MOORHEAD, Minn. — Two of Minnesota’s biggest food companies are pushing the farmers they work with to grow crops in a way that is better for the environment.
Agriculture is the top source of pollution in America’s rivers and streams, and along with forestry, farming is responsible for 10% of the country’s greenhouse gas emissions. New goals from General Mills and Cargill aim to put a dent in those problems by transforming the way some 11 million acres of land are cultivated in the coming decade. But the Fortune 500 companies are letting individual farmers decide exactly how to achieve those goals.
“It’s about outcomes,” said Cargill’s global row crop sustainability director Ryan Sirolli. “How do you engage farmers at a large scale to adopt these underlying foundational principles related to soil health and do so in a way that makes sense for them?”
Cargill has set a goal of transitioning 10 million acres of farmland across the country to more environmentally friendly practices in 10 years. In one pilot project, the company is offering farmers money for making measurable improvements in water quality.
General Mills is taking a similar approach as it works to bring better environmental practices to 1 million acres of farmland.
"I don't think we want to be in a situation where General Mills is telling a farmer how to farm," said Steve Rosenzweig, a soil scientist at the company. "We would consider a farm regenerative if it's improving certain outcomes,” including the quality of the soil, the water and the climate.
Encouraging farmers to change their practices is a way for the companies to meet their own greenhouse gas emission goals and appeal to consumers who value the environment. But while 11 million acres is a significant swath of real estate, it amounts to only 1% of the nearly 900 million acres of farmland in the U.S.
Still, the companies’ moves have the potential to expand the use of unconventional farming practices known as regenerative agriculture. The movement represents a fundamental change to the way mainstream farmers manage their fields.
Regenerative principles call for reducing or even eliminating such mainstays of farming as tilling the soil before sowing seeds. Other regenerative techniques include planting cover crops, so soil is never bare; expanding plant diversity; adding livestock to an operation; and reducing or eliminating the use of chemicals.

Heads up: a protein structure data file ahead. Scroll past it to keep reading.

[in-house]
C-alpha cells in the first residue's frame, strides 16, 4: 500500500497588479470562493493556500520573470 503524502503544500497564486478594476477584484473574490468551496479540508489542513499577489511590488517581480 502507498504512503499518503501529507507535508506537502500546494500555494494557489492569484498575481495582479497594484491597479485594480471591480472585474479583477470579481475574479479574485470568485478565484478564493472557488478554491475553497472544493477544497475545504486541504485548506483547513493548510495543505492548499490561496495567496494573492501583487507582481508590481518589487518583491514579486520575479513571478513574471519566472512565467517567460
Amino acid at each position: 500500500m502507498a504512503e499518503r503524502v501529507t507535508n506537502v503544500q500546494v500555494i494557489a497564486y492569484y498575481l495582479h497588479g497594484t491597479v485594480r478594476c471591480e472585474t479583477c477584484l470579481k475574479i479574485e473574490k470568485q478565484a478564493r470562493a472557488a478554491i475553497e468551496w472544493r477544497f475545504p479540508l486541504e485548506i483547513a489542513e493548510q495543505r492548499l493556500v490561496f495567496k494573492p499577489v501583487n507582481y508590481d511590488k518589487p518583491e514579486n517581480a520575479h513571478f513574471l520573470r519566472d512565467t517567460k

The system has benefits such as storing more climate-altering carbon in the soil, improving water quality by preventing runoff, and reducing the need for pesticides by increasing insect biodiversity. Research shows it can also make farms more profitable by reducing the cost of chemicals and fertilizer and spreading price risk among many crops instead of just corn and soybeans.
“It’s not just about carbon. It's not just a water benefit,” Sirolli said. “You get all of these different benefits that you stack together that benefit the community, that benefit the planet, while at the same time making sense for the farmer.”
Both companies are investing in research so they can better measure outcomes when farmers apply the regenerative principles.
Regenerative agriculture isn't new. It's been on the edges of ag for decades. In fact, scientists trace its principles back hundreds of years to Indigenous cultures. But for many conventional farmers, it’s a big change, and only a small fraction of them are doing it.
The Biden administration has indicated that it wants to make regenerative agriculture part of its response to climate change. That could mean significant financial incentives for farmers that would drive adoption much faster than even the efforts of large corporations.
Jonathan Lundgren, a scientist who runs a research foundation and regenerative farm in eastern South Dakota, says getting the full environmental benefit from those changes means setting some basic standards.
“You can't be a successful farm by only adopting a couple of regenerative practices,” said Lundgren, who has studied the transition to regenerative agriculture on dozens of farms across the country. “It just doesn't work unless you adopt many elements of that system simultaneously.”
Without a clear definition, Lundgren worries that regenerative agriculture could become little more than a label that corporations and farmers could use for marketing while producing only modest environmental benefits.
"There's a real incentive behind being considered regenerative right now,” Lundgren said. “And that necessitates that we know what regenerative means.”
Lundgren views regenerative agriculture as a holistic set of practices, but other experts view it as more of a buffet, where farmers choose to adopt some reforms and not others.
Mark Muller, executive director of the Minneapolis-based Regenerative Agriculture Foundation, says the nascent movement needs to grow organically.
“I think all of us are on different journeys getting more regenerative,” Muller said. “Let's be creative. Let's have more ingenuity on the landscape, and figure out from that where to go forward.”
That’s the approach Cargill and General Mills have opted for.
“What we don't want to have happen is we put up artificial barriers that make it harder for farmers to get started,” said Cargill’s Sirolli.
The end goal, he said, is to encourage farmers to take that first step toward being more sustainable.